Arthropod-borne viruses, also called arboviruses, are deposited in skin along with the mosquito saliva. These viruses have developed a mechanism to benefit from the immunomodulatory properties of the mosquito saliva to guarantee their transmission to the vertebrate host. Dr Berlin Londono-Renteria and her research group at Kansas State University are interested in the link between antibodies induced by mosquito saliva and the chance that the person will develop a mosquito-borne disease. The team use the responses against these salivary proteins to quantify the risk of suffering a disease. Understanding more about these interactions would allow the development of alternative approaches for the control and prevention of mosquito-borne diseases.

“Identification of a mosquito-specific biomarker that is associated with infective bites has huge potential for evaluating the risk of disease transmission.”

There are several different families of antibodies in humans, but it is thought that IgG4 antibodies may be a useful tool to measure exposure to infected mosquito bites. Dr Londono-Renteria showed that IgG4 antibodies, which can recognise two different antigens at the same time, are indeed produced during human infection with mosquito-borne diseases. It was also found that the bi-specific IgG4 antibodies were capable of recognising both mosquito salivary proteins and dengue virus particles. She also concluded that these IgG4 antibodies could be used as an approximate measure of immune responses against virus-containing mosquito saliva.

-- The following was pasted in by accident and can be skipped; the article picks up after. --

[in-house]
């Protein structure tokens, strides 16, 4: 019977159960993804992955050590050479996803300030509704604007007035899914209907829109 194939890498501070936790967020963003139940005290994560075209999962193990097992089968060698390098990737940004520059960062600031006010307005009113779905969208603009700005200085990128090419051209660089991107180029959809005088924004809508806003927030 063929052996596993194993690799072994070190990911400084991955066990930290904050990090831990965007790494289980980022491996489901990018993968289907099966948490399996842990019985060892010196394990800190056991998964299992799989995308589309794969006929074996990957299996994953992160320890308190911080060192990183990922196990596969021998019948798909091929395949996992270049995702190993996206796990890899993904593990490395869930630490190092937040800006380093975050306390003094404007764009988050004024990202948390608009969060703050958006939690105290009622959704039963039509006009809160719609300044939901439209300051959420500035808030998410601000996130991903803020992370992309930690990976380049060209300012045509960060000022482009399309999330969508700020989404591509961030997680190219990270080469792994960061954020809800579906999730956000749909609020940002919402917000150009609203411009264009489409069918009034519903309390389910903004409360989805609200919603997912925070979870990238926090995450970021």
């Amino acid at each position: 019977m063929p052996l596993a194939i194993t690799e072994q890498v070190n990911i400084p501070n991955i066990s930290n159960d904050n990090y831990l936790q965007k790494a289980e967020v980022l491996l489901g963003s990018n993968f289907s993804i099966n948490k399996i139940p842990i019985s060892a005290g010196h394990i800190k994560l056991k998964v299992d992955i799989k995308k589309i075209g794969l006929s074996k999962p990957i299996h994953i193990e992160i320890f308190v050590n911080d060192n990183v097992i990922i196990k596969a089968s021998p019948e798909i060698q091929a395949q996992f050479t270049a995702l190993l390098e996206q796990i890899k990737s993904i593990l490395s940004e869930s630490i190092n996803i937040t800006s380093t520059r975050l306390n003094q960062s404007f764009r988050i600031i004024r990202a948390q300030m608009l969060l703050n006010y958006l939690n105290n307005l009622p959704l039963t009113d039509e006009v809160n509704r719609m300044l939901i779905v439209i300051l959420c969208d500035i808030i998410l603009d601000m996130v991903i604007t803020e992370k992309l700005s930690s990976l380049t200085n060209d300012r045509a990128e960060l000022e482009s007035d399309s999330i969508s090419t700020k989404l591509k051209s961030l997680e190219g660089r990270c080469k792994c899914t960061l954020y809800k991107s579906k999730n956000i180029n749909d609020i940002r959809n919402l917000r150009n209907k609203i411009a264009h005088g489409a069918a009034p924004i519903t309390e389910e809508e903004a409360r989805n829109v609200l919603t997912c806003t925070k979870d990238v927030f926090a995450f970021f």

Through their saliva, mosquitos can transmit pathogens.

Antibody levels can predict malaria risk

One of the main barriers to combating malaria is the lack of tools to assess the risk of malaria transmission and the variation in behaviour of the mosquitoes that spread the disease. Identification and characterization of a biomarker for the number and duration of contacts between a human and a vector would allow us to better define the risk of epidemics, to assess and monitor vector-control interventions and to inform the choice of control strategies.